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SheTanAgain

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© 2017 by Latanya Muhammad with WIX. Unauthorized use and/or duplication of this material without express and/ or written permission from the website's author and/or owner is prohibited.  Material may be used, provided full and clear credit is given to Latanya Muhammad with appropriate and specific direction to the original content.

"Boys don't hit girls"

October 9, 2018

For eight years, I have worked with perpetrators of domestic violence (also referred to as intimate partner violence) as a group facilitator.  And one can imagine that throughout that time, I have heard countless stories of violent childhoods and / or relationships.  Each person, be it male or female, has been impacted.  Some as the abuser they never wanted to be growing up, others as the victim turned perpetrator.  It is not my job to judge their upbringings, nor is it my job to judge their choices.  My role is to provide a new perspective and tools that help each member manage his or her relationship in a healthier way.  

 

We often explore stereotypes and the differences in how males and females are raised.  One common thread in this conversation is the belief that boys should not put their hands on girls.  The message is there early on, for both sides.  And it is a message that continues into adulthood.  In some ways, society can link this belief to physicality and/ or sexism (boys and men are stronger,  girls and women are dainty and therefore the opposite sex needs to be gentle). 

 

So what about when girls hit boys.  There was never a time in my childhood when I heard an adult say, “Girls do not hit boys.”  Girls are champions if they hit boys.  They are brave.  Boys on the other hand are weak if they hit girls.  If ever a double standard existed during childhood, this would be one for two reasons.  One, it teaches boys to respect the personal space of the opposite sex but it does not send the same message to girls.  Two, it teaches boys to restrain themselves when a girl is on the receiving end, but it does not teach boys to restrain themselves in any other case.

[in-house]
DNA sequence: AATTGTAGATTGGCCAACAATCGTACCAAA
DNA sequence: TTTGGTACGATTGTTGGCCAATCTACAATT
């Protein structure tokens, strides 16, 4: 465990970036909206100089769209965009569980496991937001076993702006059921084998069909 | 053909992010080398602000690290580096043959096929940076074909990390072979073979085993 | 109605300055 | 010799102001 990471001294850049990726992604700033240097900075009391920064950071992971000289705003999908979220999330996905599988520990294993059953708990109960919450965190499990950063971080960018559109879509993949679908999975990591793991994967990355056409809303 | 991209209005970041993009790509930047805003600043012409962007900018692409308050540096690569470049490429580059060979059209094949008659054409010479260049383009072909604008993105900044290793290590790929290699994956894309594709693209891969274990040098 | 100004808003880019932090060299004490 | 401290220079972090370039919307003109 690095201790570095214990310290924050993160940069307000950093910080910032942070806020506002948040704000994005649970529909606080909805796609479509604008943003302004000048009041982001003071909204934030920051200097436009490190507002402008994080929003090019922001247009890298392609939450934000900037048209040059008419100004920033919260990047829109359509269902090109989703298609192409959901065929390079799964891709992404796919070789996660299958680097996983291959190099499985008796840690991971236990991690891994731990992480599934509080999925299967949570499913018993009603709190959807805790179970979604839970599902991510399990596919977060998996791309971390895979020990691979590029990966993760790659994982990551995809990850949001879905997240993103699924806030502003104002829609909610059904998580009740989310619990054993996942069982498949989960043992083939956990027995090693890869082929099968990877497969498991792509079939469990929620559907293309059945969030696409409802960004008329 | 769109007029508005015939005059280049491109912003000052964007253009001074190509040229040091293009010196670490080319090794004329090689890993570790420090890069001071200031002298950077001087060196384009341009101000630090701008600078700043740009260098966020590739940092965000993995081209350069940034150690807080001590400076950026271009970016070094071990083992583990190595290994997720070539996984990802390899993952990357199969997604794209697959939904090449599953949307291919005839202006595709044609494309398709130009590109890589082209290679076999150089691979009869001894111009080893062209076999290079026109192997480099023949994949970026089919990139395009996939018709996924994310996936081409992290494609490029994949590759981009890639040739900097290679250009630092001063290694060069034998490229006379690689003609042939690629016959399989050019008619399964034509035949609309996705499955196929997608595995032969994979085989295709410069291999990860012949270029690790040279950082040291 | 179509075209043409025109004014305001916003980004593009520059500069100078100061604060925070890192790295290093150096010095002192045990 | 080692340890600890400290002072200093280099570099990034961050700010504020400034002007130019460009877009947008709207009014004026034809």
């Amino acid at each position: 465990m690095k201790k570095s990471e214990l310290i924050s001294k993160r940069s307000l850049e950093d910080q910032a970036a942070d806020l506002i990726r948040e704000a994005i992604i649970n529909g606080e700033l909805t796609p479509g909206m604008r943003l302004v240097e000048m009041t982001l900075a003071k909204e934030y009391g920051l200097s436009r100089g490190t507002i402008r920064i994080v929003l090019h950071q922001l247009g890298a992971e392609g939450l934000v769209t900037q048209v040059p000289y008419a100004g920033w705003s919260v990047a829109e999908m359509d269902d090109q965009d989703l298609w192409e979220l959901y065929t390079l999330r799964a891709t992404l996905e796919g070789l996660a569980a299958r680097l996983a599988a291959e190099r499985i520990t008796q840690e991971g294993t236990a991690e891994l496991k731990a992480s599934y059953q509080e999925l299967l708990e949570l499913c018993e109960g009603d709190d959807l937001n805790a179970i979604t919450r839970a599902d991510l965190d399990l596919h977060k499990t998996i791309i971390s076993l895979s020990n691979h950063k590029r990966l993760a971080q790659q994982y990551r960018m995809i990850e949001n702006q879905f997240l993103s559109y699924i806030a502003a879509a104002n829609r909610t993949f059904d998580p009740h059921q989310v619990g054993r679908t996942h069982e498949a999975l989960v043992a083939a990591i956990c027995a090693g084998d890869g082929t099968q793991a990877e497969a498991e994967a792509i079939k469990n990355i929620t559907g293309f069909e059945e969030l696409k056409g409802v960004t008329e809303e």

The interactions between my children brings this double standard full circle.  I have a son and a daughter (my son being the oldest).   As siblings sometimes do, they fight.  A push here, a pluck there.  While some will say to my son, “No, you shouldn’t hit your sister because she is a girl,” I tend to take a different stance.  I do not tell him he should not hit his sister because she is a girl, but because she is a person and he should respect her personal space.  An added bonus is that I give the SAME message to my daughter.  I want her to understand, as well, that actions have consequences.  And if it is important for her brother to take time, be it in his interactions with girls or boys, to restrain himself, then it is just as important for her to do the same. 

 

Essentially the point I am getting to is little boys and girls grow into men and women.  And the messages they receive during childhood will play a significant role in how they interact with others and resolve issues.  Therefore, the goal should not be to hold one gender to a higher standard, but to help children understand the all- around importance of mutual respect.

 

 

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